Fixing the facts: The rise of new public management, the metrification of “quality” and the fall of the academic professions

Chris Lorenz


In this article I argue that neo-liberal reforms of universities since the 1980’s have
installed a new type of governance – usually known as New Public Management
(NPM) – that is undermining the very idea of professionalism. NPM does so basically
by replacing professional ideas and practices concerning the judgment of quality by the
continuous “metrification of output” in both the domain of teaching and of research.
As the idea of the university is based on the idea of professional specialisation, NPM
is rendering the discussion about “the idea of the university” irrelevant. NPM does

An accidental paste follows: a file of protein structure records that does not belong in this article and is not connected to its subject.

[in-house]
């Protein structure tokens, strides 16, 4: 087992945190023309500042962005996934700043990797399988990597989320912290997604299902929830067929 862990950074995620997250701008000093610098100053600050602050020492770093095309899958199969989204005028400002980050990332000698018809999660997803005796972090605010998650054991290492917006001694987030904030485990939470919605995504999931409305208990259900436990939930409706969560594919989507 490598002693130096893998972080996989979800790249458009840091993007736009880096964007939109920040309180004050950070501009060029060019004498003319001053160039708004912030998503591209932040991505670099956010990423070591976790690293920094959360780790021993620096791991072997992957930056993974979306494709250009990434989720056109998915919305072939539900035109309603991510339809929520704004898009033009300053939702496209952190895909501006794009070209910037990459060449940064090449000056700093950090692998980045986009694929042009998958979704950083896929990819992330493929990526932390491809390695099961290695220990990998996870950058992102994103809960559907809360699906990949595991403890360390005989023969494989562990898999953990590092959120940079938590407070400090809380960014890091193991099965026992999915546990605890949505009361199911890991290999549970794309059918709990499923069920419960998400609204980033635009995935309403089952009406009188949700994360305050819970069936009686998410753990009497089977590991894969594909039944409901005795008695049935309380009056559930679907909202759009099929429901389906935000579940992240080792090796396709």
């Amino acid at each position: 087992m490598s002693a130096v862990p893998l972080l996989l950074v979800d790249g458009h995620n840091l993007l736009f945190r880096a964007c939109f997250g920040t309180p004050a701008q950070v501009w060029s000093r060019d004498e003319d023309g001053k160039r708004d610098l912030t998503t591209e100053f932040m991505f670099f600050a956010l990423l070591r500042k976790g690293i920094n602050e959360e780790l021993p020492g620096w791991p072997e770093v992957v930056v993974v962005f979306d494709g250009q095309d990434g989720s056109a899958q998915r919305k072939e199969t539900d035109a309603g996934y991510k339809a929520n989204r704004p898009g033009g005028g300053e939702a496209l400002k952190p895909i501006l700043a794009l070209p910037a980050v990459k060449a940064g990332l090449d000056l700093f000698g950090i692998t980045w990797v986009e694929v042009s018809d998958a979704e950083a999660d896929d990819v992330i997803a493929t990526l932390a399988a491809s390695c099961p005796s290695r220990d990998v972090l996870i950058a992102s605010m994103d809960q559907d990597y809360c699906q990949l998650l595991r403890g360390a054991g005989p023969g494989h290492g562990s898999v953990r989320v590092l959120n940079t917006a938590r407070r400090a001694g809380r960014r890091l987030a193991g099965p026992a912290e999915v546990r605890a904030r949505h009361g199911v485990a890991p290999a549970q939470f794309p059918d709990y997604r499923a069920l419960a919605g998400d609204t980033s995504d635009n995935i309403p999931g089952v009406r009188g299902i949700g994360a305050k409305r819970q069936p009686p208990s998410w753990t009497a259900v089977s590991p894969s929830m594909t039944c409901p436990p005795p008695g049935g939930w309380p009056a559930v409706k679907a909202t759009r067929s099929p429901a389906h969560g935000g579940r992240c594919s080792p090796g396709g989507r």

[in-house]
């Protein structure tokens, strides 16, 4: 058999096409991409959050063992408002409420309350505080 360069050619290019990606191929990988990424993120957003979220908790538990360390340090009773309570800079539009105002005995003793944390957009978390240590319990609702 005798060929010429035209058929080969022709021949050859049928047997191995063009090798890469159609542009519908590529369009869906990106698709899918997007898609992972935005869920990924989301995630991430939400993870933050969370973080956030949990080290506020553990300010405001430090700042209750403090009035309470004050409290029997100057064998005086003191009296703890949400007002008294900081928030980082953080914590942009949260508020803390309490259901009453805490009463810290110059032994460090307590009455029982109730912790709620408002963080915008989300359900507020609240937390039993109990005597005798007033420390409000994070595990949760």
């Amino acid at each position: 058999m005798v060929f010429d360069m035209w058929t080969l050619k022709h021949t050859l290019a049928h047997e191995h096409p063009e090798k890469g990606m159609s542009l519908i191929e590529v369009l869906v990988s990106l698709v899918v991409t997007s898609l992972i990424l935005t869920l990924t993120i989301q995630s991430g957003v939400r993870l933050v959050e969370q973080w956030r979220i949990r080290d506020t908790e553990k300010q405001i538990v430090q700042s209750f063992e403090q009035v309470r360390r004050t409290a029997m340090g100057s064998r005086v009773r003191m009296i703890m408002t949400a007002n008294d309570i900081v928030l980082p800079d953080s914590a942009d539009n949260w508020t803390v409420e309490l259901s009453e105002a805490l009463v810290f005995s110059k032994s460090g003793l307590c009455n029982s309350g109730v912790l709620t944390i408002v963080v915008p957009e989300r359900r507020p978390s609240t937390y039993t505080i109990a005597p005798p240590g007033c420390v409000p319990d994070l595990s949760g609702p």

so especially by “impact factor measurement” and by university ranking, but in the
Dutch case also by using “performance agreements” between the government and the
universities that force faculties to produce fixed “outputs”. Simultaneously, in terms of
labour relations, the faculty’s autonomy is effectively undermined by replacing tenured
faculty positions by casualised academic labour. Therefore NPM also requires the
permanent “re-education” of the faculty – usually advertised in NPM-New Speak
as the faculty’s “professionalisation” – although in fact it boils down to the faculty’s
de-professionalisation. The article primarily uses the example of the Dutch universities
in order to analyse “impact factor measurement” and “performance agreements” and
their role in the general neoliberal economisation of academic teaching and research.


neoliberalism; New Public Management; quality assessment; metrification; impact factor; professionalism; de-professionalisation; casualisation; labour relations

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